The faith community will continue to advocate for the lifting of travel restrictions on people living with HIV until the rule is removed worldwide, vowed religious leaders at the 17th International AIDS Conference.
"For both the ELCA (Evangelical Lutheran Church in America) and the Lutheran World Federation this (travel restrictions on HIV+ people) is both an issue of faith and of human rights," said the Rev. Mark S. Hanson, presiding bishop of ELCA and president of LWF on Monday.
"As a religious leader, I am convinced that lifting discriminatory travel restrictions is a responsible act of justice and mercy. Most of those restrictions are born out of fear and ignorance," Hanson said.
Hanson suggested religious groups consider to not hold national conferences in countries with HIV-related travel restrictions.
Others that joined Hanson on the panel included Per Miljeteig, president of HIV Norway; the Rev. Christo Greyling, chair of ANERELA+, African network of religious leaders living with or personally affected by HIV; and Mariangela Simao, director of Brazilian AIDS Program.
Greyling, who is also a staff with World Vision, shared that he has been HIV-positive for 21 years and the travel restrictions have hindered his work for the Christian relief group. His job recently required the Dutch Reformed Church pastor from Johannesburg, South Africa, to relocate to an Asian country, but he found it nearly impossible to enter several nations because of his medical status.
"HIV-positive people are resource people who can provide the face of HIV and the people who can give correct information to respond to HIV and AIDS," Greyling said in response to the travel restrictions.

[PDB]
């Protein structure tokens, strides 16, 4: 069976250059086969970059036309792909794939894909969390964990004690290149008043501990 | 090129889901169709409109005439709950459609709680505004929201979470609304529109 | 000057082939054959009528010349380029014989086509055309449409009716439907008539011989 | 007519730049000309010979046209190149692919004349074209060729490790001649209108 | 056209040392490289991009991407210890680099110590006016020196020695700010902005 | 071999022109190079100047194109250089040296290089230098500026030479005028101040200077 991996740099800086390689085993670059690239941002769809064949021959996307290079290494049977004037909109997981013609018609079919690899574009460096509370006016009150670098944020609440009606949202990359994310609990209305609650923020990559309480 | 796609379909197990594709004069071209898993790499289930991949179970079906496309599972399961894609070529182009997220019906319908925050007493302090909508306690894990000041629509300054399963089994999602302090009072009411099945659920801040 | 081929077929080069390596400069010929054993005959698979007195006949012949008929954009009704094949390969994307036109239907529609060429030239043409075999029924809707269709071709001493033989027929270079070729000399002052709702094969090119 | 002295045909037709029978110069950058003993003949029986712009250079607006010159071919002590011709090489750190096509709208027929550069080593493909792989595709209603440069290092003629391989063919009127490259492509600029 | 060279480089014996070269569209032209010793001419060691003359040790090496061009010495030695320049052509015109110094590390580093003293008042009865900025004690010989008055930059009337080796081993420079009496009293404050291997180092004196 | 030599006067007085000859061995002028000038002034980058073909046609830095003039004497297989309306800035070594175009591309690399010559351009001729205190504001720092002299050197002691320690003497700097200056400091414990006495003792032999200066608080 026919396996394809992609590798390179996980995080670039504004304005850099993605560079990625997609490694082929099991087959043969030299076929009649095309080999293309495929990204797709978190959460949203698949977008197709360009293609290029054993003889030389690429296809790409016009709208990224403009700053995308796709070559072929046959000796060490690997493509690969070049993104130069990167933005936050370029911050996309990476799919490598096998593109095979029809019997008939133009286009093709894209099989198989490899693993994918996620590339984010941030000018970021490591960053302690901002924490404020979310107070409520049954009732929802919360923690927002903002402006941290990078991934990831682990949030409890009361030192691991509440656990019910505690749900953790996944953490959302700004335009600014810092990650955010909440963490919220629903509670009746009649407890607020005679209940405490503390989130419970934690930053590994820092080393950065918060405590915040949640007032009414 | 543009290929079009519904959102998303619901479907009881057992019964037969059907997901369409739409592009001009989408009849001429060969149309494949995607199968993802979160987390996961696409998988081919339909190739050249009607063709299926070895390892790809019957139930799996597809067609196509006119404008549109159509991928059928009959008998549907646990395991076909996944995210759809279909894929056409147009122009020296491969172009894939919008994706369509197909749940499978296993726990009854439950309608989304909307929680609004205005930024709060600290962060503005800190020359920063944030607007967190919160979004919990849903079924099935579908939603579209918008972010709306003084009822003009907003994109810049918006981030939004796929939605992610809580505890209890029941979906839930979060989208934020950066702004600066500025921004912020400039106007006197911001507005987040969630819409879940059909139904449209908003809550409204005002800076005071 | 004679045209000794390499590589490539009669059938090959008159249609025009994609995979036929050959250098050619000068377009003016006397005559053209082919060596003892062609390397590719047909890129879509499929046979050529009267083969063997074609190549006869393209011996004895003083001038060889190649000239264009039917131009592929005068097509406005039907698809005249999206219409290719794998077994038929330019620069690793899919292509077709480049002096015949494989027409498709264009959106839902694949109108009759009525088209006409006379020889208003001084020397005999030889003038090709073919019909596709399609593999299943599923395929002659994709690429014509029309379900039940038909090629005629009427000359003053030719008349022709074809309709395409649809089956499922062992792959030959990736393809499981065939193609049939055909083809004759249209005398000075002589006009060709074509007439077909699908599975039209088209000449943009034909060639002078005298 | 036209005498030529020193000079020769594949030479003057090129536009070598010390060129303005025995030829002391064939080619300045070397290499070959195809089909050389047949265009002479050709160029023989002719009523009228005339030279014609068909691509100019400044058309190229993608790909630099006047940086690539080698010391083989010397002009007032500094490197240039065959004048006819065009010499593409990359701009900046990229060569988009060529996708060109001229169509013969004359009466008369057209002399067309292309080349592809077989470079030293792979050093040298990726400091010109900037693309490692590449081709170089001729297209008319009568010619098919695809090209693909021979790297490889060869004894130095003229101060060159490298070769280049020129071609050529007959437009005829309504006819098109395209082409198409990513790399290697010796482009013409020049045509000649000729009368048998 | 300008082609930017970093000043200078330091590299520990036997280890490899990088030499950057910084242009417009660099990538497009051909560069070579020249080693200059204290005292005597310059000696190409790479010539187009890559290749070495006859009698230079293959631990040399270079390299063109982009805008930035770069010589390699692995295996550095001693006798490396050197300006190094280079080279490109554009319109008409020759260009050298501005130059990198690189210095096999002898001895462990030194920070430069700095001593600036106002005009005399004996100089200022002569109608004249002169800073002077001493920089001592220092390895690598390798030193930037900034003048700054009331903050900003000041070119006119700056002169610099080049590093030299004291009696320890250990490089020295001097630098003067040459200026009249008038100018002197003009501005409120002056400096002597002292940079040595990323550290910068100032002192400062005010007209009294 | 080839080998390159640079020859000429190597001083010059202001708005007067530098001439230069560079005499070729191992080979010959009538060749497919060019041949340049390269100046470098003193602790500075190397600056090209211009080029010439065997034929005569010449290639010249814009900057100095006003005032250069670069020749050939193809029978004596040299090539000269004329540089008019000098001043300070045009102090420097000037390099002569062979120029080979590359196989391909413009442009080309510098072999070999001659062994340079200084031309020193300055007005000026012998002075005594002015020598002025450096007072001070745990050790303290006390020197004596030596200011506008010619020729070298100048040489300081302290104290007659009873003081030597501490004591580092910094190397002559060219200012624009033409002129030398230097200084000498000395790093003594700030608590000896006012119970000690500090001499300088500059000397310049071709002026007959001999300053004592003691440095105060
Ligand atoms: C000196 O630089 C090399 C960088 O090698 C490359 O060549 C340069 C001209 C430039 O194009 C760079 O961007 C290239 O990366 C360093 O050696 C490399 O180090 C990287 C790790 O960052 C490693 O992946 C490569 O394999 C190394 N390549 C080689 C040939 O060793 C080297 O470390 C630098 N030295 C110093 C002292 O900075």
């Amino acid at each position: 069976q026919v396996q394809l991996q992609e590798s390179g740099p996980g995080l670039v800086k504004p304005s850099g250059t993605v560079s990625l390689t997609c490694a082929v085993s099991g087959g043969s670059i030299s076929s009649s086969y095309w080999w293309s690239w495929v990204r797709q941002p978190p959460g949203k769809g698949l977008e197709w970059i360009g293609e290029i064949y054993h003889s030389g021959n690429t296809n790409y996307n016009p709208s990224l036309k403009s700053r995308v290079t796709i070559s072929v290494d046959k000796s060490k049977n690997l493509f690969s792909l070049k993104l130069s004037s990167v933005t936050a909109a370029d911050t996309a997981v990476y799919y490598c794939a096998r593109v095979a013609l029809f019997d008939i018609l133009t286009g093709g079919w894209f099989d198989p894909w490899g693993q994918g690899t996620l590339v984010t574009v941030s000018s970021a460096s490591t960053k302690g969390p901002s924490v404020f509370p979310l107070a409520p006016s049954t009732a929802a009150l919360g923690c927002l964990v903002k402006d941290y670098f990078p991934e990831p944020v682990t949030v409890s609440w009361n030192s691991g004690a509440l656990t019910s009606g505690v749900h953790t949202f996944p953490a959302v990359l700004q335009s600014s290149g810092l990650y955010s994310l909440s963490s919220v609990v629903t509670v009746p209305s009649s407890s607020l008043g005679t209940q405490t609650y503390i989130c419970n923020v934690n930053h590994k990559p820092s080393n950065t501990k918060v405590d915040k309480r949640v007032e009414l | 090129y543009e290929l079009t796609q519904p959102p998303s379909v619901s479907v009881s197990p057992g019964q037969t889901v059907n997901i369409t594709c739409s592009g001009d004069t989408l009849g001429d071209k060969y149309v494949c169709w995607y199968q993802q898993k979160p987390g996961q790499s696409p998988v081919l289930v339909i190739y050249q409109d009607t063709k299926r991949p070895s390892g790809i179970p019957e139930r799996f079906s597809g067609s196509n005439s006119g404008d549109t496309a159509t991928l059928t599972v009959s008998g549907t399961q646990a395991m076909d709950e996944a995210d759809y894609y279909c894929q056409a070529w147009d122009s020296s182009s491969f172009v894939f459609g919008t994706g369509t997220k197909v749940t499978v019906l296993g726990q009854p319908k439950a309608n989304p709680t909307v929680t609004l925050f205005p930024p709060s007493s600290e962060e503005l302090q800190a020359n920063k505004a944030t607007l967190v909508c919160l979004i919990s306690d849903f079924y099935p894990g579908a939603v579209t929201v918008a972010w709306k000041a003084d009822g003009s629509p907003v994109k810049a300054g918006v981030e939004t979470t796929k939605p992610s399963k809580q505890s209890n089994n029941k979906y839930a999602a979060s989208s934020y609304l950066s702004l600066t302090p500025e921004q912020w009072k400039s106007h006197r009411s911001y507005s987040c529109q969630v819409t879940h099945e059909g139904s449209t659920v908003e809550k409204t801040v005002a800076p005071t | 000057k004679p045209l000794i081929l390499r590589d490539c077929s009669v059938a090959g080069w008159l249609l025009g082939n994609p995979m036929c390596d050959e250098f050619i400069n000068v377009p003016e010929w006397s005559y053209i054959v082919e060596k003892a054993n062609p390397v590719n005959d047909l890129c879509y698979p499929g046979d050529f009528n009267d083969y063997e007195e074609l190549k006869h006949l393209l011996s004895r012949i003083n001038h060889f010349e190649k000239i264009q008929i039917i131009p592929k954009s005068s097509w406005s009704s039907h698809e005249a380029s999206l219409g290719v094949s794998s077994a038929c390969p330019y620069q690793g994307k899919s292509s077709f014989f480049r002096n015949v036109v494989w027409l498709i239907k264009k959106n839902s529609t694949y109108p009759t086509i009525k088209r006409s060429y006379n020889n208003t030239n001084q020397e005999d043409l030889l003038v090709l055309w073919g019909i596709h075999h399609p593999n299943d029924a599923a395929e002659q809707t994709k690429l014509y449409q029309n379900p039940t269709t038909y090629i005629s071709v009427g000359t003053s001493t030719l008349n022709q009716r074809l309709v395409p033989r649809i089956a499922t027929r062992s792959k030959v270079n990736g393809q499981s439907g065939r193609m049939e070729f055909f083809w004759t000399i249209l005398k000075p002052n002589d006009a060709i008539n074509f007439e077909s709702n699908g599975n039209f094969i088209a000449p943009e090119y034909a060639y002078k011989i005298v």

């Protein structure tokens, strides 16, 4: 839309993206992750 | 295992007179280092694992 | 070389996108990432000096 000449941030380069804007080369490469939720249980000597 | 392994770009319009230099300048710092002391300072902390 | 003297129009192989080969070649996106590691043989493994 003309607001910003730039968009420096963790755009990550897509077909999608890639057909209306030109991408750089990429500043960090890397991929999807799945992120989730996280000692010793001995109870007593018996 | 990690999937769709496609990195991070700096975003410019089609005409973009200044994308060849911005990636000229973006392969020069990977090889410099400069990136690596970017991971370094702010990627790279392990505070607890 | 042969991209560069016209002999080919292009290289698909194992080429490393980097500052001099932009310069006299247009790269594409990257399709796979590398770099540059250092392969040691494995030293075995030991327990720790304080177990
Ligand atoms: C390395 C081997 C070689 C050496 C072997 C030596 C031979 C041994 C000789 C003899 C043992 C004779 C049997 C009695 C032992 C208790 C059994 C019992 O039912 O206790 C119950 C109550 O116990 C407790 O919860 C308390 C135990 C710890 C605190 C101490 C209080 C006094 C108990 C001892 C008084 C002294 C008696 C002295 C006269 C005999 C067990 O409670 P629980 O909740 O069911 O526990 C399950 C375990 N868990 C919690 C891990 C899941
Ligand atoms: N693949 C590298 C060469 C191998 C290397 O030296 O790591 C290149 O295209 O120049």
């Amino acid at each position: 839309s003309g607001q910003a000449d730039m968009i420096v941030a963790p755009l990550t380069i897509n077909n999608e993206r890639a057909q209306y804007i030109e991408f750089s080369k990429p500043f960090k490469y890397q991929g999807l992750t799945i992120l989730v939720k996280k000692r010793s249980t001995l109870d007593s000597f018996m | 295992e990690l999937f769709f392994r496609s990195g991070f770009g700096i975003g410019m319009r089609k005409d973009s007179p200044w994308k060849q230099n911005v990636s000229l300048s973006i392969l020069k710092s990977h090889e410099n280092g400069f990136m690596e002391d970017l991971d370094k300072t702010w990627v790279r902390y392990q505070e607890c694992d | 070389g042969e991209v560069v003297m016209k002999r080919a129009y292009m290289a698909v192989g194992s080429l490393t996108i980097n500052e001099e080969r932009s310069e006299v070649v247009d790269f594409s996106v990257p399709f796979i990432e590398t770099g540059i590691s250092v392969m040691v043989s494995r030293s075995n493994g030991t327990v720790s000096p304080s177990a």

Meanwhile, panelist Miljeteig highlighted the travel restrictions have no medical basis, and called such rules "legalized phobia" and "humiliating treatment."
During the International AIDS Conference on Tuesday, Dr. Peter Piot, executive director of UNAIDS, also stated there is no public health justification for the restrictions, according to The Associated Press.
Currently, more than 65 countries impose some travel restrictions on entry for HIV-infected people, and seven nations outright ban such admission. The seven nations that ban HIV affected people from entering are: Brunei, Oman, Qatar, Sudan, South Korea, United Arab Emirates and Yemen.
Some 30 countries deport foreigners once they are discovered to carry the virus, including North Korea, Taiwan, Sri Lanka, Singapore, Hungary, Egypt and Russia.
But the United States has begun to reverse its two-decade ban on HIV-positive people entering the country. U.S. President George W. Bush signed last week the PEPFAR (President's Emergency Plan for AIDS Relief) reauthorization bill, which has a clause that calls for the U.S. Department of Health and Human Services to write new policies that remove current restrictions on people with HIV entering the country.
Hanson praised the U.S. Congress and Bush for the PEPFAR reauthorization and said ELCA's Washington office will be "vigilant" in its monitoring of the process of lifting the ban.
Craig McClure, executive director of the International AIDS Society, is hopeful that other countries will follow in the U.S.'s footsteps regarding travel restrictions on AIDS infected people.
"The U.S. always sets the tone," McClure said. "This is huge not only for the people who have not been able to enter the U.S., but finally these laws might be overturned throughout the world."